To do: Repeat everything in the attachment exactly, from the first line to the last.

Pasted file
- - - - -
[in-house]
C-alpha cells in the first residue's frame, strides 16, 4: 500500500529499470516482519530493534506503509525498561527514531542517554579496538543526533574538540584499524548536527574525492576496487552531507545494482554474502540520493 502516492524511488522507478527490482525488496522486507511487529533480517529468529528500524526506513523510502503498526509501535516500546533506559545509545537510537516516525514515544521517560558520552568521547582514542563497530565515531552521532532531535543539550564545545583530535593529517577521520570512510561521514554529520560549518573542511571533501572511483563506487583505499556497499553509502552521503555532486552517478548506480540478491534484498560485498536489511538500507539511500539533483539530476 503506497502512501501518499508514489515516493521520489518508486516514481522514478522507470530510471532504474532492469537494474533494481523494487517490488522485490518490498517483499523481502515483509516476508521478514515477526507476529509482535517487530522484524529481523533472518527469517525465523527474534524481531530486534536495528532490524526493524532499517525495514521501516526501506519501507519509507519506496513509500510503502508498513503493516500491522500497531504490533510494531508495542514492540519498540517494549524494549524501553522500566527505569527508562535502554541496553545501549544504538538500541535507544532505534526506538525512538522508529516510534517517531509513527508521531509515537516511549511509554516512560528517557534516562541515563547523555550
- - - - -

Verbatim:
[in-house]
C-alpha cells in the first residue's frame, strides 16, 4: 500500500529499470516482519530493534506503509525498561527514531542517554579496538543526533574538540584499524548536527574525492576496487552531507545494482554474502540520493 502516492524511488522507478527490482525488496522486507511487529533480517529468529528500524526506513523510502503498526509501535516500546533506559545509545537510537516516525514515544521517560558520552568521547582514542563497530565515531552521532532531535543539550564545545583530535593529517577521520570512510561521514554529520560549518573542511571533501572511483563506487583505499556497499553509502552521503555532486552517478548506480540478491534484498560485498536489511538500507539511500539533483539530476 503506497502512501501518499508514489515516493521520489518508486516514481522514478522507470530510471532504474532492469537494474533494481523494487517490488522485490518490498517483499523481502515483509516476508521478514515477526507476529509482535517487530522484524529481523533472518527469517525465523527474534524481531530486534536495528532490524526493524532499517525495514521501516526501506519501507519509507519506496513509500510503502508498513503493516500491522500497531504490533510494531508495542514492540519498540517494549524494549524501553522500566527505569527508562535502554541496553545501549544504538538500541535507544532505534526506538525512538522508529516510534517517531509513527508521531509515537516511549511509554516512560528517557534516562541515563547523555550